The Dietary Guidelines Advisory Committee bases their assumptions about the sustainability of red meat on a report prepared a few years ago by the Food and Agriculture Organization of the United Nations which stated that 26% of the earth’s surface is used as grazing land, 33% of all arable land is utilized to grow feed for animals, as much as 18% of greenhouse gas emissions come from raising beef livestock, and it takes 1,800 gallons of water to produce a pound of beef. These estimates are  are the basis of the presumed size of the greenhouse gas footprint of beef and why beef and other livestock need to be reduced in the American dietary patterns as part of an overall reduction in carbon dioxide emissions in the United States. Greenhouse gases, primarily methane, carbon dioxide, and nitrous oxide, are produced by the animals during the digestion process in the gut. Additional greenhouse gas emissions are produced from animal waste lagoons and digesters used in industrial concentrated animal feed lots which also require large amounts of fossil fuels, industrial fertilizers, and other synthetic chemicals to produce and deliver animal feed.

What the committee calls “dietary patterns” are just the ways of cooking and eating. Americans need a rational plan of what and how much to eat. The meals I cook each day are much like the meals I ate growing up- I have eaten salmon every Thursday since I was a child, stews and soups are made all winter and I still tend to eat fruits and vegetables in season- lots of root vegetables (and the tomatoes I canned) in the winter and a wondrous variety of fruits and vegetables from the farm in the summer. Food is my heritage and it is second nature for me to know what we should be eating. Apparently, this is not common in much of America. The committee tells us that food insecurity makes it difficult for millions of Americans to have healthy diets. In addition, immigrants are at high risk of losing the healthy dietary patterns characteristic of their cultural background as they acculturate into mainstream America. It seems all the changes in the American eating pattern that have resulted from the changes in society and the various recommendations in the Dietary Guidelines for Americans from the Departments of Health and Human Services and Agriculture have eliminated what was a good in the American diet.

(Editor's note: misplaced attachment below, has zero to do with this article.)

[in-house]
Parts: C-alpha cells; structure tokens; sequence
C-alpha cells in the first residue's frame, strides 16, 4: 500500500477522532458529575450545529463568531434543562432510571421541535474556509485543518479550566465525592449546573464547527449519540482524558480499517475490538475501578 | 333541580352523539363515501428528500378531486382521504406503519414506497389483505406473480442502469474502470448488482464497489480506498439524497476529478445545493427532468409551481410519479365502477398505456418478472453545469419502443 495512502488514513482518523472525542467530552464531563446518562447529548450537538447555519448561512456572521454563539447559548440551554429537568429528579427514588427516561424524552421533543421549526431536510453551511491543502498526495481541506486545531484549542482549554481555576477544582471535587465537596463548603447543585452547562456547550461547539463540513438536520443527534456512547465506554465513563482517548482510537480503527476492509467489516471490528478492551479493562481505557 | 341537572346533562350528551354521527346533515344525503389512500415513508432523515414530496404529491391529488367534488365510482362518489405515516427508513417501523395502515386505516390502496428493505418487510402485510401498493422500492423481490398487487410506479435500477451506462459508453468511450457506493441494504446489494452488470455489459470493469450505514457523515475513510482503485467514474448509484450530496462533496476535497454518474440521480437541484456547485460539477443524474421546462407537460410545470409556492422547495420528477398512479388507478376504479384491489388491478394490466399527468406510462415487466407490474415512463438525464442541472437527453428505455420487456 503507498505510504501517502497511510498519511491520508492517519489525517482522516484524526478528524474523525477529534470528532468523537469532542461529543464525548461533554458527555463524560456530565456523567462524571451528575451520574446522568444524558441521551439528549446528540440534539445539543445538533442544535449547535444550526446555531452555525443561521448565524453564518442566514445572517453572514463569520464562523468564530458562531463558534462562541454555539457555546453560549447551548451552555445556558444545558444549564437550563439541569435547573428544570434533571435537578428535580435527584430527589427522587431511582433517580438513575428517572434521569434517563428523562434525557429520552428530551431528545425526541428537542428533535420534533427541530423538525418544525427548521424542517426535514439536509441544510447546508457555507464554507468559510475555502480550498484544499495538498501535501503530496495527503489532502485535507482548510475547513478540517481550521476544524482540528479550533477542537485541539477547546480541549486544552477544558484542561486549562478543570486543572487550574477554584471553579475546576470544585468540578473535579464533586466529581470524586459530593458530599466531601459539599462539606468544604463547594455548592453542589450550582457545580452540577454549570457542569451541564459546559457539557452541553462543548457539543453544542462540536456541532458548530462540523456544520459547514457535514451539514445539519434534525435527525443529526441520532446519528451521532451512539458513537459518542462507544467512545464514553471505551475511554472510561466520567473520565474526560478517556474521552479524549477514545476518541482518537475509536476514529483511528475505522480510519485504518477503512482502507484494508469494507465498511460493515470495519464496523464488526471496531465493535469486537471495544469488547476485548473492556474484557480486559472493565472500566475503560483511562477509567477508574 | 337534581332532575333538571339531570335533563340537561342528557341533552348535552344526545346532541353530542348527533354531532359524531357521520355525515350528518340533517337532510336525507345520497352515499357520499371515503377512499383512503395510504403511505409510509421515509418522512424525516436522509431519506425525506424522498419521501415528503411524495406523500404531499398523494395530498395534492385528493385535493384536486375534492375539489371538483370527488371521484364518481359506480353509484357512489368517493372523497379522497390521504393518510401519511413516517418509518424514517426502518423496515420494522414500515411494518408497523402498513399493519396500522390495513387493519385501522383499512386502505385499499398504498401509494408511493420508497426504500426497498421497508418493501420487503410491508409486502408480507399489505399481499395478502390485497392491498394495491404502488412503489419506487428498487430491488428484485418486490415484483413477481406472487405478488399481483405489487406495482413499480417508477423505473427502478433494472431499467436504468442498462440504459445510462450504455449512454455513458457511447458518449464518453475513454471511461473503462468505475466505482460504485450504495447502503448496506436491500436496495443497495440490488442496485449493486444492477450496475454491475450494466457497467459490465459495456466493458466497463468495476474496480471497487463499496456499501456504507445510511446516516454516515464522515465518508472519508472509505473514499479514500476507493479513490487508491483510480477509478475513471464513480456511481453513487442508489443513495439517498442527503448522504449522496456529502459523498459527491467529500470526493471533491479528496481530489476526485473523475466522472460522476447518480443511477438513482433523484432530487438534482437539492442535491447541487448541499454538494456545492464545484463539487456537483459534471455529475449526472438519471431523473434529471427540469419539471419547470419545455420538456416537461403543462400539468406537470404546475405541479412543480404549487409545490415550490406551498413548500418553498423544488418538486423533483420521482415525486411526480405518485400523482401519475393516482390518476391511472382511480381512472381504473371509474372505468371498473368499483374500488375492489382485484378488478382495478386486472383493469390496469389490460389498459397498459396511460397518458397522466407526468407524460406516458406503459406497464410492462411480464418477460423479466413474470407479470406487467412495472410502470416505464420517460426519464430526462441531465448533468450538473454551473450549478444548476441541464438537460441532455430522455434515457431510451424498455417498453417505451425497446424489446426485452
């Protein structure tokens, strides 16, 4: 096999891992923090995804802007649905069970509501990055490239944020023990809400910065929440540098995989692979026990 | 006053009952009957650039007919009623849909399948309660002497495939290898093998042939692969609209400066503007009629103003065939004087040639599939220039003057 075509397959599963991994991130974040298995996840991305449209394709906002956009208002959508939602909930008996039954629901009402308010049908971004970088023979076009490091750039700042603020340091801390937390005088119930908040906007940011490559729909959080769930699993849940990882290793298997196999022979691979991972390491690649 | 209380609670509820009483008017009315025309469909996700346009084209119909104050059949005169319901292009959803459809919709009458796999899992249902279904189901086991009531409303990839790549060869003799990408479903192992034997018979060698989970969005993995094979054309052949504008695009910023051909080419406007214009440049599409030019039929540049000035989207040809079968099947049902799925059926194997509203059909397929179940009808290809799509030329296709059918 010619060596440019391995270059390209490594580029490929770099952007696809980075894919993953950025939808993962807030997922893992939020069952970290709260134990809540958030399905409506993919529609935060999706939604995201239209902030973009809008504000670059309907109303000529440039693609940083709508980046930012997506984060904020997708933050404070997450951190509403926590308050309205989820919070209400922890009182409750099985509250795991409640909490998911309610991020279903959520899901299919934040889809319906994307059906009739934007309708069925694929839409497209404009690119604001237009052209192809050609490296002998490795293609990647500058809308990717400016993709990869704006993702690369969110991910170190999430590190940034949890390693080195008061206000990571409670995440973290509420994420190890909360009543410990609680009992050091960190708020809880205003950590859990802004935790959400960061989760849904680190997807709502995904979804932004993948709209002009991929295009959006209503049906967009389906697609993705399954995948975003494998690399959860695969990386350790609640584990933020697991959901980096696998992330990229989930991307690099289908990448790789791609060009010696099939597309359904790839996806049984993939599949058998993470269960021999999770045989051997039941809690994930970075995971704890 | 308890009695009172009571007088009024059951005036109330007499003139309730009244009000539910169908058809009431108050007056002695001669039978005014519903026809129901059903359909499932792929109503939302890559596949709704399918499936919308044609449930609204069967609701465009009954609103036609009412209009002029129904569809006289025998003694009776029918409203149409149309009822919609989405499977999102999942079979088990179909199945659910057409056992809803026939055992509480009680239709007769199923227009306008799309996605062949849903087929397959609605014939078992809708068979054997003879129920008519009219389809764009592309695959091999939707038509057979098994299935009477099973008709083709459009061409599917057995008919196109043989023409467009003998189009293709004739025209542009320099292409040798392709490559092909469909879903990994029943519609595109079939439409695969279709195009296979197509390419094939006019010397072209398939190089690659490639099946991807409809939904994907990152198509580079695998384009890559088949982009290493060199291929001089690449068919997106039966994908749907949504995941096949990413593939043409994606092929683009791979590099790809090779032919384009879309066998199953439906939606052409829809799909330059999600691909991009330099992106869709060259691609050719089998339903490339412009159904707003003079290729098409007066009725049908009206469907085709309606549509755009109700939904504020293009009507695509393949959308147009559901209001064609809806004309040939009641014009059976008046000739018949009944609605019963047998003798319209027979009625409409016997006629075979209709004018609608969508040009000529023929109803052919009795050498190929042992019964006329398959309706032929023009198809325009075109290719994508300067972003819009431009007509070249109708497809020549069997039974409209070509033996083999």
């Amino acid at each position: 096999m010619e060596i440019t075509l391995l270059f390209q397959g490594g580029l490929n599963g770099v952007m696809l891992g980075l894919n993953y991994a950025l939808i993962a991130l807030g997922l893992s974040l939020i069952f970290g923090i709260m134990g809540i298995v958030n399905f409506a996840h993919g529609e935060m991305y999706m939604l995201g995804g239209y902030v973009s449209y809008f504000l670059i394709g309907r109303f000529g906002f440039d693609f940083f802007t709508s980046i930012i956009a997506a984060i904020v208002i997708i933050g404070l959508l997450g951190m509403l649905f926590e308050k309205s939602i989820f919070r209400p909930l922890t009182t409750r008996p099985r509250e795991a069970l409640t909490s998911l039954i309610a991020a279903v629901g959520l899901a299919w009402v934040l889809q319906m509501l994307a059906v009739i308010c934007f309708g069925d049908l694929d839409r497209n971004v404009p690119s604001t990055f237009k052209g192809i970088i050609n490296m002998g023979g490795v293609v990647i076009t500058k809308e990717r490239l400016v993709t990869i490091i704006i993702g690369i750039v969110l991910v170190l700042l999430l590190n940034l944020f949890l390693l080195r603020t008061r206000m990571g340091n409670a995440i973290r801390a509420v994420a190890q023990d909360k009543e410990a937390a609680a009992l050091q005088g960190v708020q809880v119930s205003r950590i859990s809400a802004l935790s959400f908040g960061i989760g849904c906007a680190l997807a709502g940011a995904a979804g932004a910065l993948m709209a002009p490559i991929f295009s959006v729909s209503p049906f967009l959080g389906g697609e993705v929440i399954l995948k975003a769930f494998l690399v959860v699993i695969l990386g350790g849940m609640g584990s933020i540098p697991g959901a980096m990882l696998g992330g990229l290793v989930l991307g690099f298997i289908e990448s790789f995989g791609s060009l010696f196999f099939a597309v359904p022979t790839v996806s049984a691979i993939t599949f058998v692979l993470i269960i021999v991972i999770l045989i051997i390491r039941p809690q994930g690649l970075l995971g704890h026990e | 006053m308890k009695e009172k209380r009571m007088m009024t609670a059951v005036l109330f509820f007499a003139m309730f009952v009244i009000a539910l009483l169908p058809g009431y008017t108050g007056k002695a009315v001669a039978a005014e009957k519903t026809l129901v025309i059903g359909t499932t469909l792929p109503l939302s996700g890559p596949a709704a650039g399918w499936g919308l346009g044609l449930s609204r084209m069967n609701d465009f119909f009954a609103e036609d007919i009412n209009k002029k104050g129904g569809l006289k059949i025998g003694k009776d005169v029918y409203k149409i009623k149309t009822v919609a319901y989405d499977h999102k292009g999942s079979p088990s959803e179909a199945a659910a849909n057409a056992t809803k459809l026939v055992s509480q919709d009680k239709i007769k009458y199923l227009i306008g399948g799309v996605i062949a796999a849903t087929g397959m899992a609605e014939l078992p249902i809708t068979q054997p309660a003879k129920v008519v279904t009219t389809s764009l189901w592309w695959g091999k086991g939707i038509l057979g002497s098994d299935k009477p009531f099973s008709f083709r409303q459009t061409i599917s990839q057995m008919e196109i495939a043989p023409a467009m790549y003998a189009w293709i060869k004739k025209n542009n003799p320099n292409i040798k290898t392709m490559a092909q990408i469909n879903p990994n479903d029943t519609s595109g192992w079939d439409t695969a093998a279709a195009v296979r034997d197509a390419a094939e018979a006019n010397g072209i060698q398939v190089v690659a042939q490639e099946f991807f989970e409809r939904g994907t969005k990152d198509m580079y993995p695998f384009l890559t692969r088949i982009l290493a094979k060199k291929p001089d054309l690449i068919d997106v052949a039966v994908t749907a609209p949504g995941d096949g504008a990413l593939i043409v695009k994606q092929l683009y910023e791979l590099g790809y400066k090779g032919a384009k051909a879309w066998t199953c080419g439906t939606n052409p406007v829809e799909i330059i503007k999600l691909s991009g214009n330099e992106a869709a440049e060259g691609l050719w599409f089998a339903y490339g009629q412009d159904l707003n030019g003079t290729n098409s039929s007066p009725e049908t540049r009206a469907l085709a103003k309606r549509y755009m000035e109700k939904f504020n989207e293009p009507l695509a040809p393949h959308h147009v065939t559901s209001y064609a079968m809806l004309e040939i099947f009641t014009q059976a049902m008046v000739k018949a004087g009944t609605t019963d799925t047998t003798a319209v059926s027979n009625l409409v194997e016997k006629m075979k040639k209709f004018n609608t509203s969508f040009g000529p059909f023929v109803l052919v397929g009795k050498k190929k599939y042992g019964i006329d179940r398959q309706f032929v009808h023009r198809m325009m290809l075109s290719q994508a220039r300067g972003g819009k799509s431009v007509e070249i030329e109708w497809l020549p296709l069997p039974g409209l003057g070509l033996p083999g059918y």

So what can be done? The committee believes that adoption of their newest set of recommendations will ensure a healthier population and more sustainable and healthier environment. They state that to motivate and facilitate behavioral change at the individual level, will require changes at all levels of society. Coordination of programs among health care, educational and social changes and agricultural program changes will be necessary in their view of the future. The committee states that America must reduce the prevalence of overweight and obesity and chronic disease risk across the U.S. population and reduce the disparities in obesity and chronic disease rates that exist in the United States for certain ethnic and racial groups and for those with lower incomes. Maybe they will give us all ration books appropriate for our approved and assigned dietary pattern. Or maybe teach America how to cook real food.

In summary, eggs and other forms of dietary cholesterol are back in the acceptable American diet (my husband is quite pleased that he insisted that I keep serving eggs, now fatatas, on the weekend). Coffee is also now good for you. Sugar is now that great evil that was occupied by fat in the 1980’s while processed grains and carbohydrates the foundation of the 1980's diet are to be limited. Now the guidelines advise people to eat fish, nuts, olive and vegetable oils -foods with unsaturated fat, fruits, vegetables, whole grains and moderate amounts of alcohol. Less red meat is recommended. Low fat dairy is still in as long as it is not high in sugar. No ice cream for you.